The responsibility U.S. citizens have to vote is what Madeleine Albright, the former secretary of state, said she is most concerned about in this ill-mannered 2016 presidential election.
“I have been involved in politics for a very long time,” Albright said to ISU students and Ames community members Thursday. “I have always loved political campaigns — this is not my favorite one.”
With 17 days until Election Day, Albright has been feverishly stumping across the nation for Democratic presidential candidate Hillary Clinton. Albright has made numerous stops this week all over Iowa, including at an Islamic center in Waterloo that had been vandalized.
Albright was on Iowa State’s campus Thursday, discussing the campaign and national security to a full auditorium in the College of Design building. The lecture was part of the Campaign 2016 Series.
“I think the lack of civility in [the campaign] is very troubling, the lack of respect the candidates have for each other and just generally the kind of mood out there,” Albright said.
From 1997 to 2001, Albright served as the first female U.S. secretary of state. She has also served as U.S. ambassador to the United Nations as well as being a member on the National Security Council on Capitol Hill.
Albright shared with the audience her history of being an immigrant from Czechoslovakia and in her opinion, what being an American citizen is all about — voting.
“As a naturalized American, when people ask me what is the most important thing that ever happened in my life it was becoming an American and that privilege of voting,” Albright said.
The former secretary of state expressed concern of people not going out to the voting booths due to this year’s presidential campaign being what she called unpleasant. Albright said protest votes won’t get people anything, especially for those who are in a swing state such as Iowa.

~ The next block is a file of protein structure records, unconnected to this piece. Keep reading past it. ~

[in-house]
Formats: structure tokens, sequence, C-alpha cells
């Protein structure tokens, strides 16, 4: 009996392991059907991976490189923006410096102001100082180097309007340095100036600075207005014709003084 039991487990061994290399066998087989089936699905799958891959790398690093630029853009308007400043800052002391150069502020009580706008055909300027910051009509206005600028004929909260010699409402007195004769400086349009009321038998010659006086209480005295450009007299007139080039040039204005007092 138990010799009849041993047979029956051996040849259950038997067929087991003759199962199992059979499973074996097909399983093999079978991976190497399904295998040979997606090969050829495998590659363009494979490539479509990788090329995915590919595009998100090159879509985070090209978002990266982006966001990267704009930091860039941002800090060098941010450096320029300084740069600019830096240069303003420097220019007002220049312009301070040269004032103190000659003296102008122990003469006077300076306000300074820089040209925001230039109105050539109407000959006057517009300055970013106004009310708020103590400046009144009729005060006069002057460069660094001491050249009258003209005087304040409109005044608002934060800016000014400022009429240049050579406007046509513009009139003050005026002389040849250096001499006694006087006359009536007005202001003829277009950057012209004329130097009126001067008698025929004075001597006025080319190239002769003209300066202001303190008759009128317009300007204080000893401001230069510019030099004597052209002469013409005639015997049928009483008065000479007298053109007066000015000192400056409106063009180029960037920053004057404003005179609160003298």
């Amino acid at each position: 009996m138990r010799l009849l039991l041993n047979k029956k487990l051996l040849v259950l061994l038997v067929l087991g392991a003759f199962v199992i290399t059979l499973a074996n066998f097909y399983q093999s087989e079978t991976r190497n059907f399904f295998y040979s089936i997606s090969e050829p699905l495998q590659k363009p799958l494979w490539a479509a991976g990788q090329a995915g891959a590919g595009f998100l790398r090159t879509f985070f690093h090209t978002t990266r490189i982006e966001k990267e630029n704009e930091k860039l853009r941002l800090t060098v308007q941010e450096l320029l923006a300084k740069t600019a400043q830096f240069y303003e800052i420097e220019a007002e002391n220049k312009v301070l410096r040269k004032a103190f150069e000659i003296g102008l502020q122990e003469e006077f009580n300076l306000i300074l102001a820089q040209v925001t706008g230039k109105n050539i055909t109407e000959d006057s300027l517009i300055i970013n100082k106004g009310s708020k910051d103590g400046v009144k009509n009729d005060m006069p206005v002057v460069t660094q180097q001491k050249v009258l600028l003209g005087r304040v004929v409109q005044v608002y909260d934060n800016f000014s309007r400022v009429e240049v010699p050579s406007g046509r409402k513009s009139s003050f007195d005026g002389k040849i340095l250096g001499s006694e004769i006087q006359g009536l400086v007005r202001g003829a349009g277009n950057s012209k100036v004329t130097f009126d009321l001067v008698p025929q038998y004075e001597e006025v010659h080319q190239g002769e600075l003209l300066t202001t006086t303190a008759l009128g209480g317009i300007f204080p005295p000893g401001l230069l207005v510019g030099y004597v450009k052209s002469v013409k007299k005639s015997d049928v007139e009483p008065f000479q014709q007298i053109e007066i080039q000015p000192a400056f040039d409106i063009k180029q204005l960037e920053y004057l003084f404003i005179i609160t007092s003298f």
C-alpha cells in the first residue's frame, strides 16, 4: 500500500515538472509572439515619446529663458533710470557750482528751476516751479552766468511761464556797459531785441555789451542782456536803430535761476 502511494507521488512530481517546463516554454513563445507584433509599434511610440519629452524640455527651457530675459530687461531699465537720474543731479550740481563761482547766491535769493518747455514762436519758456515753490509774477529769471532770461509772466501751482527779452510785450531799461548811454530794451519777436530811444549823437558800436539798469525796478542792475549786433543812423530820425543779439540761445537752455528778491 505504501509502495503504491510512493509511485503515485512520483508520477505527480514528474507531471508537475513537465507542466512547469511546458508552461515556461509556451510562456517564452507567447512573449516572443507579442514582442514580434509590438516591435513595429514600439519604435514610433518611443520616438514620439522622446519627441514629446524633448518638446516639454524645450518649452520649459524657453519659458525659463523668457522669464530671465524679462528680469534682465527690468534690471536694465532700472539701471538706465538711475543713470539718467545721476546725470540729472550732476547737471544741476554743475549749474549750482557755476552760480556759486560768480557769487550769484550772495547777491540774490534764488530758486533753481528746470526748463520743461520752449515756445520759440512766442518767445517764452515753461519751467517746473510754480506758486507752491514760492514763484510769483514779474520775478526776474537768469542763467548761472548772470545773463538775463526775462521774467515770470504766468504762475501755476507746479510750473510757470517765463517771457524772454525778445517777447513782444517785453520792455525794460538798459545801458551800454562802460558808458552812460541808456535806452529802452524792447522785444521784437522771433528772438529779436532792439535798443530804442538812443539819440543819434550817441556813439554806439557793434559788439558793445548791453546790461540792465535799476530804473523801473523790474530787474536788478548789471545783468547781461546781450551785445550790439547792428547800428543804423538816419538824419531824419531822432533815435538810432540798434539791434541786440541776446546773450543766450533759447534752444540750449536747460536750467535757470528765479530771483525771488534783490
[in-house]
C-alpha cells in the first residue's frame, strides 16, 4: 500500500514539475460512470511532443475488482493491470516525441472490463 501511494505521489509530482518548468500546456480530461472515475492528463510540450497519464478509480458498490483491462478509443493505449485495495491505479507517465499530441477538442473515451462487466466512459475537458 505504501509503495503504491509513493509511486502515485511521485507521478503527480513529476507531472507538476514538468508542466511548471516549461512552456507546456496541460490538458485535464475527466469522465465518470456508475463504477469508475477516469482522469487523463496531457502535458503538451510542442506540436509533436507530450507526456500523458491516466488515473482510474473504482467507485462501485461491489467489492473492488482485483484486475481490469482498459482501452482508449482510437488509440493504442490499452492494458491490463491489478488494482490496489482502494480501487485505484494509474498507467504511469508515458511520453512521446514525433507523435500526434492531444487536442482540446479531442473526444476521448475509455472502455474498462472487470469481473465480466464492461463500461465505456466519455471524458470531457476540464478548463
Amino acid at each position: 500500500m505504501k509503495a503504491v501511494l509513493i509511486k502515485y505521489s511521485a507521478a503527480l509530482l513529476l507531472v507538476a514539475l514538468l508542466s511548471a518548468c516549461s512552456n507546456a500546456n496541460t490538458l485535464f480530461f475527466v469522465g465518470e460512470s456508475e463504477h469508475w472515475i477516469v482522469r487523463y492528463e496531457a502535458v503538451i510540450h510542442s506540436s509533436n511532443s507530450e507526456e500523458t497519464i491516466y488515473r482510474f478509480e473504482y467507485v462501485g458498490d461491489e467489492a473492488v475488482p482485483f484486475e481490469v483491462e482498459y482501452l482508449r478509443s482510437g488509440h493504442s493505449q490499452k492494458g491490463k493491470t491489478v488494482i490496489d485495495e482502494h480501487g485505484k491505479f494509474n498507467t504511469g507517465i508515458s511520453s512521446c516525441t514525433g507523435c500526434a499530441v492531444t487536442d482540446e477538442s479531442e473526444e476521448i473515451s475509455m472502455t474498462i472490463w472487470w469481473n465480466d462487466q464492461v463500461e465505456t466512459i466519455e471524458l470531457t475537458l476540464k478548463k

“Being a citizen is voting,” Albright said.
In an interview with the Daily, Albright said if unmotivated students don’t get out and vote, they will only have themselves to blame.
“A vote is the most powerful thing that we all have,” Albright said. “This vote will determine what this country is like for the foreseeable future of all the young students.”
During her speech, Albright shared a story of her being on a plane and meeting a salesman who she had spoken with and taken a picture with. Later on in the flight Albright said she learned he had voted early for Trump and that she felt she couldn’t talk to him anymore. But she quickly changed her mind, realizing that she had to talk to him, she said.
“Voting on Nov. 8 is important,” Albright said. “Talking on Nov. 9 and bringing our country back together is what also is very important.”
As for national security, Albright discussed the importance of the U.S. relationship with China, saying she believes it is, “the most important relationship of the 21st century for the U.S.” The secretary added that China and the United States both need each other economically and to stop North Korea.
“From my perspective, Hillary Clinton is the best candidate,” Albright said. “Secretary Clinton was the person that was truly behind the rebalancing of Asia to show that we are both an Atlantic and Pacific power.”
When it comes to the Republican presidential candidate Donald Trump, Albright told the Daily she believes Trump poses an unusually dangerous threat to the United States’ national security.
“[Trump] has the wrong temperament for [the presidency],” Albright said. “You can't show anger, and that’s what worries me.”
Albright said one of the first things a person learns when going into office is the first information one receives is usually wrong, saying, you have to assess what the situation is.
“I don’t think he understands the issues; he is not respected abroad," Albright said. "Hillary is.”